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produces large quantities of an indigenous species, the oriental river prawn (M. nipponense); expansion was similarly meteoric, more than doubling from the 87 1001 reported for 2000 to 192 400tin 2007 (Table 1.3). By 2007, the value of freshwater prawn farming to Chinese aquaculture had exceeded US$ 1.15 billion/yr; farmed output of M. nipponense was valued at over US$ 698 million and farmed M. rosenbergii production at more than US$ 452 million (FAO 2009).

Though starting from a smaller baseline (1501 in 1989), expansion in India was even more explosive than in China, rising to a peak of 42 8001 in 2005. However, Indian freshwater prawn farming suffered severe difficulties in 20052007 (Chapter 17), leading to a reduced production of 27 3001 in 2007 (Table 1.2). Farmed output of its other large indigenous Macrobrachium species, the monsoon river prawn (Macrobrachium malcolmsonii) has also been reported by India since 2003; production was reported to be 41001 in 2007 (Table 1.3). Despite the fall in giant river prawn production, the total value of Indian freshwater prawn farming in 2007 was nearly US$ 118 million. Expansion has also been considerable in Bangladesh (although the huge output reported to FAO in the late 1990s has been corrected). Annual output had reached 23 2001 in Bangladesh by 2007. The other major producing countries of M. rosenbergii are Thailand, Taiwan and Vietnam. In Thailand, production was 27 7001 in 2007, worth approaching US$ 108 million. Taiwanese production has fallen from over 10 000 t/yr in 2003-2005 to 8300 t in 2007; however, its value was remarkably high, at over US$ 95 million (FAO 2009). This is equivalent to a 2007 farm-gate price for

M. rosenbergii of US$ 11.45/kg, comparable to its unit value in the USA (US$ 12.00/kg). In contrast, the farm-gate value of this species is only US$ 3.88/kg in India and Thailand and US$ 3.63 in mainland China, providing significant export opportunities. The farm-gate value of M. rosenbergii in Bangladesh is intermediary, at US$ 7.26/kg; this country has an established export market for this species. The output of Vietnam is more difficult to discern, as discussed below.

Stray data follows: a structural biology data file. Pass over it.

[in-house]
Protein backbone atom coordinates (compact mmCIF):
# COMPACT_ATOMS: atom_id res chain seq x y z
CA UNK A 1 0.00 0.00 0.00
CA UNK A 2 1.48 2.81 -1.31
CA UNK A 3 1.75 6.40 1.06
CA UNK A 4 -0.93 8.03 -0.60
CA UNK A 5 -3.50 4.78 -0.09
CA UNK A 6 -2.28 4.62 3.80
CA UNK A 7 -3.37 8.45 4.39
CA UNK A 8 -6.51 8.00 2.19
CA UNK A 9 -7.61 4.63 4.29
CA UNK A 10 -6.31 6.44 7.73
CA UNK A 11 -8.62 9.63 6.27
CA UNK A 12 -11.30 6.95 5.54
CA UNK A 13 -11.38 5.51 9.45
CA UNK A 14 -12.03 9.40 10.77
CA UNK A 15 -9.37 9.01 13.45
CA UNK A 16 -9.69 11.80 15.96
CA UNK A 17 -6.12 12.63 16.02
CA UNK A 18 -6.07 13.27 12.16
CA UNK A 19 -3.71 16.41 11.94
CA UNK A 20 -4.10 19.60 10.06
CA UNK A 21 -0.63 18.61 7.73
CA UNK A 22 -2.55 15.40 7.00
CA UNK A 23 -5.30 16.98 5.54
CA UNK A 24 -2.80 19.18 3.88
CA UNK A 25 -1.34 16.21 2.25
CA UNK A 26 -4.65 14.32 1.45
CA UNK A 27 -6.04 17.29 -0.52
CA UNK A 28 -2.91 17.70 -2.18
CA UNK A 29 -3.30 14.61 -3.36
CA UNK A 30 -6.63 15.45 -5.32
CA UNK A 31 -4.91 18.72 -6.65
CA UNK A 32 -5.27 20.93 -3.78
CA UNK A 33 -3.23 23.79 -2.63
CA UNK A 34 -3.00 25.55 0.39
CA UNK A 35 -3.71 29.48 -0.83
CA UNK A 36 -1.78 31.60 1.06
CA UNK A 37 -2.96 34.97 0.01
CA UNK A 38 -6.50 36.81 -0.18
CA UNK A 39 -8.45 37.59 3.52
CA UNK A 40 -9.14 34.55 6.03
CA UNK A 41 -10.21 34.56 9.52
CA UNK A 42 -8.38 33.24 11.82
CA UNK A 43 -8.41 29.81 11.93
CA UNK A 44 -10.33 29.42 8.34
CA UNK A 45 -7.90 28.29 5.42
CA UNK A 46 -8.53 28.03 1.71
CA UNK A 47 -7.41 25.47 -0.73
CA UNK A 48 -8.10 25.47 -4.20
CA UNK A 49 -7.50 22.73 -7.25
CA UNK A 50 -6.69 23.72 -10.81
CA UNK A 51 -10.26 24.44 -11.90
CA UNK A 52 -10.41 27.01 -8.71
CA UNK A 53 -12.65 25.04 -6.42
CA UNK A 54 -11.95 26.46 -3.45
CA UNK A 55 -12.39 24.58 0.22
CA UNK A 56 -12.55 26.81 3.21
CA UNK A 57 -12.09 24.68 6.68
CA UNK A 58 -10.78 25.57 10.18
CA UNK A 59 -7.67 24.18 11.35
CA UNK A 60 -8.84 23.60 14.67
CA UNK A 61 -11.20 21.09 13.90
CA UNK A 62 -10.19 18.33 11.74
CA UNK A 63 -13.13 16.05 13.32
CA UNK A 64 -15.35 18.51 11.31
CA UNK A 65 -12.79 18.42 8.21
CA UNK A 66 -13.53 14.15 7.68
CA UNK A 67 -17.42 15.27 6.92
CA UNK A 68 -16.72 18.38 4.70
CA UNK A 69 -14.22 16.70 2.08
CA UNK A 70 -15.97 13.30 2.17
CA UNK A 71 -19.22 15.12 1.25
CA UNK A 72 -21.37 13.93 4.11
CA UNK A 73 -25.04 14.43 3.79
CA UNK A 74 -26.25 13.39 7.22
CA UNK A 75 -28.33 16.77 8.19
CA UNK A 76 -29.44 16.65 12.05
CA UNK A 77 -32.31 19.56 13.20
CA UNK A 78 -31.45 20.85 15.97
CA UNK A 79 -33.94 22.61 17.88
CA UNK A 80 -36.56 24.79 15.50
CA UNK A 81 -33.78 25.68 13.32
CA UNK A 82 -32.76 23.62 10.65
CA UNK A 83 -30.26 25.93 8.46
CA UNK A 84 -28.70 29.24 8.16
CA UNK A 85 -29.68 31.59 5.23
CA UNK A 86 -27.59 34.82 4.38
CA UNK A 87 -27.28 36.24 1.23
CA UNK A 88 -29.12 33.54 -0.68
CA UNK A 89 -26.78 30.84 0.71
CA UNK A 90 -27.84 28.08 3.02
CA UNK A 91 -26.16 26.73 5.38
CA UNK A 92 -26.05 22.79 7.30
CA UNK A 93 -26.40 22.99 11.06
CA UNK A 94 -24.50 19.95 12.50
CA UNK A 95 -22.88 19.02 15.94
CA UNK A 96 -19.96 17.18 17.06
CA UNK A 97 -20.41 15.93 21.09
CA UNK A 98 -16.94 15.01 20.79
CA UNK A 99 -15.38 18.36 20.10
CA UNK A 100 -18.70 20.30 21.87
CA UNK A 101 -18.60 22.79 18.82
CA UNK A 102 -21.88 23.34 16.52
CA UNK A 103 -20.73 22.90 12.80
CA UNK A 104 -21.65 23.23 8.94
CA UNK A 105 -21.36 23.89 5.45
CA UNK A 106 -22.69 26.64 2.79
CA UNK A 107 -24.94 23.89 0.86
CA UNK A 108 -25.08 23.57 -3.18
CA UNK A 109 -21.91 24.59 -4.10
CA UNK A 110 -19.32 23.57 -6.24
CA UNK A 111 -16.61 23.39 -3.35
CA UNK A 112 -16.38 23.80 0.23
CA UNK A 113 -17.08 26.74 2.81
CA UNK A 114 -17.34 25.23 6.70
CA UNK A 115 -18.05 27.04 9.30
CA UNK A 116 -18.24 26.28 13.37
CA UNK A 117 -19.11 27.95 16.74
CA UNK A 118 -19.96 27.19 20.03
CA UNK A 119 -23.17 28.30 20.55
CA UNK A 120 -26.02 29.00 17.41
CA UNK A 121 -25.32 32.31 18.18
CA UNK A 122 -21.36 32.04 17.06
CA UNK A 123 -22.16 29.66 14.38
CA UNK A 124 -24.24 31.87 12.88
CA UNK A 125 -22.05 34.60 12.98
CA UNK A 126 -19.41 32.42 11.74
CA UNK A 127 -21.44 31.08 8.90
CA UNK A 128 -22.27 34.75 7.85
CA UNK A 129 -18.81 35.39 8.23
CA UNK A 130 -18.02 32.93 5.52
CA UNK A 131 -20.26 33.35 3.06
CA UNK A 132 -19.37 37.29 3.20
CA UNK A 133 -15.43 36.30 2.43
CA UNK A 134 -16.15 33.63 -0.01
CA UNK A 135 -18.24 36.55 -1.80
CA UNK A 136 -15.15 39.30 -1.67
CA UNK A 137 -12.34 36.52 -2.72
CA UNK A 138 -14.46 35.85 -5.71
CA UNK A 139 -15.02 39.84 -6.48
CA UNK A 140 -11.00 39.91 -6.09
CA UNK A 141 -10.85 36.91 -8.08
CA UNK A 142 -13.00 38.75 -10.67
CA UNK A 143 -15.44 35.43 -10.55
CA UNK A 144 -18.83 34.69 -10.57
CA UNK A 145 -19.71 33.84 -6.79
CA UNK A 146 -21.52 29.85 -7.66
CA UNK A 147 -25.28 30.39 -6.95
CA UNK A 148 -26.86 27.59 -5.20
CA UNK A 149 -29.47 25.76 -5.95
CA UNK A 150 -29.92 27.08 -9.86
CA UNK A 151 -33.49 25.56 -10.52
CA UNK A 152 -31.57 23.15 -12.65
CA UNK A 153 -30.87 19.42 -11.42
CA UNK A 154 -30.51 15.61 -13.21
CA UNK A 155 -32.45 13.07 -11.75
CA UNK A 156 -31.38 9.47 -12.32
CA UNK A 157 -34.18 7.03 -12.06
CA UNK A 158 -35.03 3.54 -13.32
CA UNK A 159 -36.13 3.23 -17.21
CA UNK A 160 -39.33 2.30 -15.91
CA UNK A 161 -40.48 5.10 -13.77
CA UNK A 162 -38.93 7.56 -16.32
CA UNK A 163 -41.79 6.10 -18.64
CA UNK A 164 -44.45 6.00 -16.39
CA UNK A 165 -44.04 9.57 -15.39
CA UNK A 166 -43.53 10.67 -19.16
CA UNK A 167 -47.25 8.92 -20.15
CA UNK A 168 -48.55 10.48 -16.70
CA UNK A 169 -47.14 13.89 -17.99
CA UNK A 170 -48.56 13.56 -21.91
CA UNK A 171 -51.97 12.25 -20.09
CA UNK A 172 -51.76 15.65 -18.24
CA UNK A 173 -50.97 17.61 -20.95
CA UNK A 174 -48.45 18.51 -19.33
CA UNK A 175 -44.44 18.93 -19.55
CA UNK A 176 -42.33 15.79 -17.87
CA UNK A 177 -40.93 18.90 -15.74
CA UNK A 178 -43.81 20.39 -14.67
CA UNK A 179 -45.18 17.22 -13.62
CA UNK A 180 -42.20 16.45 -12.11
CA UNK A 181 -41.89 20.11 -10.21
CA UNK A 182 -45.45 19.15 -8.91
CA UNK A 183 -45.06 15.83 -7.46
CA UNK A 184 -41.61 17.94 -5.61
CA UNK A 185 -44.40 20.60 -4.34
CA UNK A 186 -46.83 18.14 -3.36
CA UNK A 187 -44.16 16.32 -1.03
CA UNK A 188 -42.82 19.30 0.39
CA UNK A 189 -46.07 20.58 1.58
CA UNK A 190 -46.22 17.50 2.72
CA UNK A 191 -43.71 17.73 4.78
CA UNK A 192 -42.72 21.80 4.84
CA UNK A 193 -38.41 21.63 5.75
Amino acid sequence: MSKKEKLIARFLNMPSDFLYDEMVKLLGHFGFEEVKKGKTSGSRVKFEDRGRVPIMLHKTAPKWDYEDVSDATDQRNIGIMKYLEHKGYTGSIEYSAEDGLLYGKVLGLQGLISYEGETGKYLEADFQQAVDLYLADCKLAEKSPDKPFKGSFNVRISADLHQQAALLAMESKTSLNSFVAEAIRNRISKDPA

The production of farmed freshwater prawns is not always reported to FAO under the species name; instead, it is included in various general categories (Table 1.3). These categories include two significant items. One is the large production returned by China under the category 'freshwater prawns, shrimps, nei (Palaemonidae)'. It is not known for sure what species are included in this statistical return. M. rosenbergii and M. nipponense are not involved, their output being returned by China under the relevant species categories; it is possible that this category of production includes 'guesstimates' from systems that produce mixed crops (e.g. Macrobrachium lanchesterii and other Macrobrachium species from ponds and rice fields). The other important phenomenon is the inclusion of M. rosenbergii within the category 'freshwater crustaceans nei (Crustacea)' by Vietnam. Assuming that all of the output reported to FAO under 'freshwater crustaceans nei' consists of giant river prawns (and this may be an under-estimate - see Chapter 17), Vietnamese output in 2007 was 79001, worth over US$ 55 million.

Indonesia has recently become a significant producer, though at a lower scale than the major producers; its production averaged nearly 11001 between 2005 and 2007

Fig. 1.3 Production (t) of farmed giant river prawns (Macrobrachium rosen-bergil) in the major producing countries (FAO 2009)
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